Dopes of the year goes to the Golden Gate
Bridge directors, who rejected Graham's plan to stage a concert with Huey
Lewis and the News and the Grateful Dead to celebrate the span's 50th
The Really Big Shows
Madonna at Shoreline (ho-hum) . . . Bob Dylan
and the Grateful Dead at the Oakland ballpark (ditto) . . . U2 at the Cow
Palace in April and, again, at the baseball stadium in November, although
the group's free "Save the Yuppies" concert at Vaillancourt
Fountain was the most fun, spray-painting brouhaha notwithstanding . . . The
transcendent evening of "Graceland" music by Paul Simon at
Berkeley Community Theater (Peter Gabriel watched from the front rows) . . .
Los Lobos at the Warfield could have been the single finest performance of
Other Good Shows
Tom Waits at the Warfield . . . Ry Cooder at
Wolfgang's . . . Echo and the Bunnymen, Gene Loves Jezabel and New Order at
the Greek Theater . . . Hank Ballard and the Midnighters at the Last Day
Saloon . . . Crowded House at Wolfgang's . . . James Brown at the Venetian
Room . . . Burt Bacharach and Dionne Warwick at Concord Pavilion . . . K.D.
Laing at the Great American Music Hall . . . Cyndi Lauper at Henry J. Kaiser
. . . Suzanne Vega at the Warfield . . . Bruce Hornsby at Concord Pavilion .
. . The revised Pink Floyd at the Oakland Coliseum Arena.
Some Foul Shows
Billy Idol at the Cow Palace . . .
"Dylan: Words and Music," a misguided theatrical production that
ran at the Zephyr Theater . . . Duran Duran at Shoreline . . . The reformed
Moby Grape at Flint Center (an embarrassing spectacle) . . . Fleetwood Mac
at the Cow Palace.
Good News and Bad
The good ol' Grateful Dead experienced a
fantastic year: top 10 album, great local shows at a variety of locales, the
brief tour with Dylan and a Broadway box-office record-breaking run by a
solo show from guitarist Jerry Garcia, which also hit the Warfield . . . The
Starship struck the top of the charts this year again with "Nothing's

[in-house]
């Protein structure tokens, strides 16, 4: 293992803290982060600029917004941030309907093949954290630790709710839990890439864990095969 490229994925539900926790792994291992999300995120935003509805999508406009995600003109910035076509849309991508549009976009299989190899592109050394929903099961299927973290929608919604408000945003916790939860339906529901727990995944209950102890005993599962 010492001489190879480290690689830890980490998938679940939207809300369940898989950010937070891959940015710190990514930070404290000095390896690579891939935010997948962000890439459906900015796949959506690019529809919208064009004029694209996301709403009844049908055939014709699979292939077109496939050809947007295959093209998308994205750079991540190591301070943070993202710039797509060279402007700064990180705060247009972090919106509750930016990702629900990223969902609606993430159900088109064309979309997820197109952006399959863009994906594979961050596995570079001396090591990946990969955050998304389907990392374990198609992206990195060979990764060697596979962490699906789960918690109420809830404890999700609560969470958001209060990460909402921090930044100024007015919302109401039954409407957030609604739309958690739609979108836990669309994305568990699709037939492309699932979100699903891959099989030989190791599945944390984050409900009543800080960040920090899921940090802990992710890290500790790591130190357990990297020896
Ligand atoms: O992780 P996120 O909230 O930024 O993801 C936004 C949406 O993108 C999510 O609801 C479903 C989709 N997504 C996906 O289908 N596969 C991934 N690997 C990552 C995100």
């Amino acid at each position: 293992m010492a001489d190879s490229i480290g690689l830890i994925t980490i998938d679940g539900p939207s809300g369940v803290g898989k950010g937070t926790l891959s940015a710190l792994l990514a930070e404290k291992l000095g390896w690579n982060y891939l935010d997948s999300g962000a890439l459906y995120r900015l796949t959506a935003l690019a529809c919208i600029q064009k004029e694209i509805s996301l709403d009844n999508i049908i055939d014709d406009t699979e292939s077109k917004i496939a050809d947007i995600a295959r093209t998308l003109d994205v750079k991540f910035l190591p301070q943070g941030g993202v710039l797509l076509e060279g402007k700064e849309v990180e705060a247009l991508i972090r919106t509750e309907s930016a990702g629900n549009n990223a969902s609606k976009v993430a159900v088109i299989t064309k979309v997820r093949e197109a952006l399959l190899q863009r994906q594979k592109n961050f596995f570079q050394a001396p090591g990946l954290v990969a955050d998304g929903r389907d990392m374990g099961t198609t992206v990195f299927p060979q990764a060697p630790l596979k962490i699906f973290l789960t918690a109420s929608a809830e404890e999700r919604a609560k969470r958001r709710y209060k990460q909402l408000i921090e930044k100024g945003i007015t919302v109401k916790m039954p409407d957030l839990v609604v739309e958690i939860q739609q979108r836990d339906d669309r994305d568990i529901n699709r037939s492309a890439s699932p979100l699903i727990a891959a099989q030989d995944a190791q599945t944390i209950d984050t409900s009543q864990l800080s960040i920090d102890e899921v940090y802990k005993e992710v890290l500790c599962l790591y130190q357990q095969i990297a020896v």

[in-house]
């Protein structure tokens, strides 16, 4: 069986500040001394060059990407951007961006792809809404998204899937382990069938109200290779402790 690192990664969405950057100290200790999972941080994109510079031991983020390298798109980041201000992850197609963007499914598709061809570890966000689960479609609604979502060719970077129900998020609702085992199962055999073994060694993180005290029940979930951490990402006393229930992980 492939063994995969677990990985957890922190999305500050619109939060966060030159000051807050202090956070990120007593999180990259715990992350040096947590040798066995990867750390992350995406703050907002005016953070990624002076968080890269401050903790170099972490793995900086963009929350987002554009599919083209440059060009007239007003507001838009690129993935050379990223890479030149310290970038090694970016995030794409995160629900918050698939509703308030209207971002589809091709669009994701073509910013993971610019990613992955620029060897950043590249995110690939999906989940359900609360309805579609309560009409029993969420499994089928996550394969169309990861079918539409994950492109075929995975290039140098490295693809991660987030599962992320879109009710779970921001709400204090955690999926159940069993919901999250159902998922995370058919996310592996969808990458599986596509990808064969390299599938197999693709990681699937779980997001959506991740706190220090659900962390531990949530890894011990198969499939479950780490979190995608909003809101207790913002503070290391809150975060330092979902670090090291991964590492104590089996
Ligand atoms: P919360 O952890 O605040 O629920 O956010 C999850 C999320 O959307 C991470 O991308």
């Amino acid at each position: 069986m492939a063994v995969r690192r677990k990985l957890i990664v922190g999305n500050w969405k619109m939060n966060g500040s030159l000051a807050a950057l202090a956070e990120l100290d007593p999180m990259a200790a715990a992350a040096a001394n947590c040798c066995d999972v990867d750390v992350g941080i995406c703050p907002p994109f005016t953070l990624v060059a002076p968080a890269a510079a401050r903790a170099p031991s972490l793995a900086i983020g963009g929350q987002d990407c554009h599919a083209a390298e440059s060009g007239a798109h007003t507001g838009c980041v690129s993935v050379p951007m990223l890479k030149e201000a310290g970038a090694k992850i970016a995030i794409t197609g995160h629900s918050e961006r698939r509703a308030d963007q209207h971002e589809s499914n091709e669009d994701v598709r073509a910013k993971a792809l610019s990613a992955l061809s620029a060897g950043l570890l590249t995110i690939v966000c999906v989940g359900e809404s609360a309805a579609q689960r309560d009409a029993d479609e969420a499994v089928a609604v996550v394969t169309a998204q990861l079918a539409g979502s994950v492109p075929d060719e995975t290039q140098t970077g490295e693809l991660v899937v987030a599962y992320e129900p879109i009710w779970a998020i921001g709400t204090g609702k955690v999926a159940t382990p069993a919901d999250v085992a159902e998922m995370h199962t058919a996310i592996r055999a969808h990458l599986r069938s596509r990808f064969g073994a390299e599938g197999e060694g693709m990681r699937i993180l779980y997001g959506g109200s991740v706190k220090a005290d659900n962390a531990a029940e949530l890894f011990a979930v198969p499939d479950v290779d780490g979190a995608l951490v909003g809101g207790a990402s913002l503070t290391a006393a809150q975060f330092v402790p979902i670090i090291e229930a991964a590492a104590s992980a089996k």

Gonna Stop Us Now," courtesy of the production magic of Marin's Narada
Michael Walden (clearly producer of the year with three No. 1 records under
his belt), although the group's subsequent album fizzled . . . Carlos
Santana was the subject of an exhibition at the Mission Cultural Center,
celebrating 20 years of his fabled rock bands . . . Dozens of Bay Area rock
musicians got together to film a video extolling the idea of the San
Francisco Rock and Roll Museum.
Wolfgang's burned down . . . The Farm, home
to alternative music shows, closed after a dispute with the landlord . . .
The Old Fillmore came back to life, under the ownership of Burt and Regina
Kortz . . . Banks foreclosed on the Circle Star Theater, and San Carlos car
dealer Jim Birney bought the white elephant and reopened it before the end
of the year . . . The year's great jams: John Fogerty and Chris Isaak (Bay
Area musician of the year) at the Bammies and Robert Cray with Albert
Collins at this year's S.F. Blues Festival.
The Doobie Brothers reunion at Shoreline sold
more tickets than the band's farewell show five years earlier . . . David
Bowie returned to big production extravaganzas with his "Glass
Spider" tour, which played San Jose's Spartan Stadium, although the
results were far from spectacular . . . Neil Young did a few local club
dates, disguised as a bluesman fronting a band called the Blue Notes,
earning himself a Bammie nomination as Best Blues/Ethnic Act . . .
Foul-mouthed and obnoxious counts: The Beastie Boys began the year playing
Wolfgang's, but by summer the three rapsters were headliners over Run/D.M.C.
at a sold-out Shoreline show . . . Rolling Stones drummer Charlie Watts
brought an elegant 33-piece jazz band to the Galleria . . . A crippled Ronnie
Lane, the former member of Small Faces sufferring from multiple
sclerosis, made a poignant performance at Wolfgang's, where he had to be
carried on and off stage . . . A five-hour video shoot of old Stax-Volt
performers at Wolfgang's was worth it if only for the duet on "When
Something Is Wrong With My Baby" between Jeffrey Osbourne and Sam Moore
of Sam and Dave.